Thesis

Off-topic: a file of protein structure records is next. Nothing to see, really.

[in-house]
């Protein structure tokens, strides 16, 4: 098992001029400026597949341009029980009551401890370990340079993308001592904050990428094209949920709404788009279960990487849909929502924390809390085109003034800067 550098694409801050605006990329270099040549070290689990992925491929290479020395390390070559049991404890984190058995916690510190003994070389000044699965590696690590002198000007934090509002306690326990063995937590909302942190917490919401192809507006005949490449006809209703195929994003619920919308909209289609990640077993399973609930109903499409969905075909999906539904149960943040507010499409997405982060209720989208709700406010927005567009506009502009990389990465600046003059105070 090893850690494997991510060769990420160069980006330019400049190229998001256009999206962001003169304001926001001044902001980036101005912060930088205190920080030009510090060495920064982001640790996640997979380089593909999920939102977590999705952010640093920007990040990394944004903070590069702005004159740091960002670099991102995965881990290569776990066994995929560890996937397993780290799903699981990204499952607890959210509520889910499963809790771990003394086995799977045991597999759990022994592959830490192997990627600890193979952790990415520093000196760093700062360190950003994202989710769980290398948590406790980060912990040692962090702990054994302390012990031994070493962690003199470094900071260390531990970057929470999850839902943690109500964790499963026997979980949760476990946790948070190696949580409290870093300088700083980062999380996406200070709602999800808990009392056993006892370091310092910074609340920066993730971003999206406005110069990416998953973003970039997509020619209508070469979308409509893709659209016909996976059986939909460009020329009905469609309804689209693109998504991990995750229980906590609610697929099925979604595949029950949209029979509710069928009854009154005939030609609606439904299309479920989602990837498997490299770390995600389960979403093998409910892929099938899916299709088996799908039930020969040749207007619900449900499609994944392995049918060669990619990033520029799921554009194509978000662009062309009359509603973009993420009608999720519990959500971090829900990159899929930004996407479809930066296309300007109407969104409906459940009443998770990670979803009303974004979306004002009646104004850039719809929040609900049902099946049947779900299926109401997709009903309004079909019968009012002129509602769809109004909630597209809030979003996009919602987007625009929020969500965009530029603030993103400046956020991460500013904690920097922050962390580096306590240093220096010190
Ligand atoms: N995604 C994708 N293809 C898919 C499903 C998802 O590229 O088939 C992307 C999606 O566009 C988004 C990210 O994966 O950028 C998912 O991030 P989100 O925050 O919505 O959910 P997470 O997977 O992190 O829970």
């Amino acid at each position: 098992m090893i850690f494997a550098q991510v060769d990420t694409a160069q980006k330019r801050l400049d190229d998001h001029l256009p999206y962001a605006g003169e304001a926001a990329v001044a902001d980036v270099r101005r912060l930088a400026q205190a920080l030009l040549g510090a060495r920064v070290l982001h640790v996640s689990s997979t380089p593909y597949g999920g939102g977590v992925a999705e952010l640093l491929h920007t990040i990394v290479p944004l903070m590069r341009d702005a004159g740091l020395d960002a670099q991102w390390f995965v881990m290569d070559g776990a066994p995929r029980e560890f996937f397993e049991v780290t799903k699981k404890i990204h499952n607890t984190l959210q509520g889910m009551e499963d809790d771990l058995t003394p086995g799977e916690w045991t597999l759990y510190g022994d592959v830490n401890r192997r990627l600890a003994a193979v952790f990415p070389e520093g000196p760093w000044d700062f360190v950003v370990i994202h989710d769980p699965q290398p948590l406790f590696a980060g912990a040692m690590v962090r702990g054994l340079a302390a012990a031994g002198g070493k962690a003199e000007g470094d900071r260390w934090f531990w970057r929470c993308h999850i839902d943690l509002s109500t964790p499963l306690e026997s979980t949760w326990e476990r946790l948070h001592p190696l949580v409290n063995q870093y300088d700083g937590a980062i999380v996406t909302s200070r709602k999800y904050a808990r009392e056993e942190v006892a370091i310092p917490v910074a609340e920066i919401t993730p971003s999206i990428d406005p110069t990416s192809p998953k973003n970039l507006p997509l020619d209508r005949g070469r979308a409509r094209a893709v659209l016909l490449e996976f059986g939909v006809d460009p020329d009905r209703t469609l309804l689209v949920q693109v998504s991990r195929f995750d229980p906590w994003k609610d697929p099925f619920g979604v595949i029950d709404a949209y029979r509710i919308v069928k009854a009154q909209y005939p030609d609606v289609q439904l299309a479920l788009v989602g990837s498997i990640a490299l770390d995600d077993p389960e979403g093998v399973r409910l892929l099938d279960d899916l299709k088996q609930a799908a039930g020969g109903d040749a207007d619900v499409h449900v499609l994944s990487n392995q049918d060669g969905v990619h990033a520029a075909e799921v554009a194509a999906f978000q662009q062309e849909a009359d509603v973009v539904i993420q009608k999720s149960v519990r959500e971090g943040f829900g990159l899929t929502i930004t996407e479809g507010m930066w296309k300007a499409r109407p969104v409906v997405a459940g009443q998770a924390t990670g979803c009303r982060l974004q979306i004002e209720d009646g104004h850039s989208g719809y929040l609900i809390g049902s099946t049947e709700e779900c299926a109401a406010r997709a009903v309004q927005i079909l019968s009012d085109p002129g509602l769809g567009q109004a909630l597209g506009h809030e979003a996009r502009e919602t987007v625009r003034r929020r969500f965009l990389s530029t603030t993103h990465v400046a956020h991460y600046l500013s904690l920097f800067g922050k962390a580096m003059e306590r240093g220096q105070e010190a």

Ecosystem services (ES) are the physical goods and associated benefits that are provided to humans by ecological systems. Assessment of ES requires knowledge of ecology and ecosystem processes, and ES estimates can be improved when they include knowledge of nonlinearities, feedbacks, and interactions within ecosystems. A variety of assessment tools have been proposed to estimate the provision of ES. However, they fail to acknowledge interconnectedness of services or connections between ecosystem processes and services. This dissertation examines connections of ecosystem processes and ES with the assumption that knowledge of ecosystem ecology and ecosystem processes can be applied to improve estimates of ES capacity over time and under a variety of management scenarios. To investigate this connection, I modified the ecosystem process model Biome-BGC to simulate the provision of ES in exurban Southeastern Michigan. The modification resulted in a new version of the model, Biome-BGC-Ex, and involved detailed changes to the source code. The modified model included the ability to model competition between turfgrass and open grown trees in a single grid cell, to incorporate residential management practices, and to translate model outputs into well-defined, quantitative estimates of ES. My research was conducted as part of a larger collaboration, the SLUCE (Spatial Land Use Change and Ecological Effects) project and addresses the exurban residential landscape as a coupled human-natural system. It references and builds on previous elements of the SLUCE project including an empirical ecological field study, developer and homeowner interviews, web-based surveys, and modeling in a coupled human-natural system framework. My contributions to the project, specifically modifying Biome-BGC and linking it to ES, can be applied to future research on coupled human-natural systems in exurban residential landscapes. Chapter two describes how Biome-BGC was modified for the exurban landscape and then calibrated and parameterized for Southeastern Michigan. It examined which yard management practices have the greatest effect on carbon sequestration and model results suggested N fertilization was the strongest driver across three major vegetation types. Chapter three describes how Biome-BGC-Ex was modified to estimate ES capacity of ten services and evaluated the impact of yard management practices on ES capacity. Model simulations showed trade-offs between ES relating to high amounts of carbon or biomass and freshwater recharge. Chapter four took a broader approach and evaluated ecosystem process models as a potential tool for ES assessment and discussed how the integration of Biome-BGC-Ex with other tools could improve ES assessment. I found that while process models can improve understanding of interconnected ecosystem processes and biophysical feedbacks that affect the production of ES, they require more detailed data and complex knowledge to run. These chapters also discuss limitations of Biome-BGC-Ex and its ability to adequately address ecological complexities of exurban landscapes. One major limitation was accurately modelling N dynamics of exurban tree cover and model simulations likely overestimating C sequestration under high levels of fertilization. My dissertation research is the first to modify Biome-BGC to measure ES in a residential ecosystem. It is also novel because the work focuses on how human management of the landscape affects ES production as opposed to land use or land cover change. My dissertation research can likely be replicated in similar ecosystems to inform more complex ES modelling frameworks that rely on ES production modelling grounded in the understanding of ecosystem processes and their feedbacks.